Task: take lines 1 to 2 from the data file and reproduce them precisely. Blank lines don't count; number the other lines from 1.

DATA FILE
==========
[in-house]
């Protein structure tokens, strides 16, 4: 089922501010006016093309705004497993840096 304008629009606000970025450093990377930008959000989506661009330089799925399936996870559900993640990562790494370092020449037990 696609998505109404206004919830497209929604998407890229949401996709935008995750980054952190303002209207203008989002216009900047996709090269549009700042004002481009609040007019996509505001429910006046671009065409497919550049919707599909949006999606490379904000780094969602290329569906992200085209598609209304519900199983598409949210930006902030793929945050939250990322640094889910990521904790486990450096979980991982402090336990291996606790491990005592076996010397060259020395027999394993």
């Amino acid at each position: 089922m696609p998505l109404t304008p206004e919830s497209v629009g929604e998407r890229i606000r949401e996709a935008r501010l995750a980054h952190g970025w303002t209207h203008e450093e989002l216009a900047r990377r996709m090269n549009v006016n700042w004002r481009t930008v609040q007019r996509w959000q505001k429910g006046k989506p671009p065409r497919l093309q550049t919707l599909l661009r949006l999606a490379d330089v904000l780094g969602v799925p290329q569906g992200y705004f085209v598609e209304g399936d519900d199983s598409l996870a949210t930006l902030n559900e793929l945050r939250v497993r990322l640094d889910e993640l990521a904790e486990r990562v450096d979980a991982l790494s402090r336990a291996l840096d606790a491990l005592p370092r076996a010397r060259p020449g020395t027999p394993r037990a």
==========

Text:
[in-house]
């Protein structure tokens, strides 16, 4: 089922501010006016093309705004497993840096 304008629009606000970025450093990377930008959000989506661009330089799925399936996870559900993640990562790494370092020449037990 696609998505109404206004919830497209929604998407890229949401996709935008995750980054952190303002209207203008989002216009900047996709090269549009700042004002481009609040007019996509505001429910006046671009065409497919550049919707599909949006999606490379904000780094969602290329569906992200085209598609209304519900199983598409949210930006902030793929945050939250990322640094889910990521904790486990450096979980991982402090336990291996606790491990005592076996010397060259020395027999394993």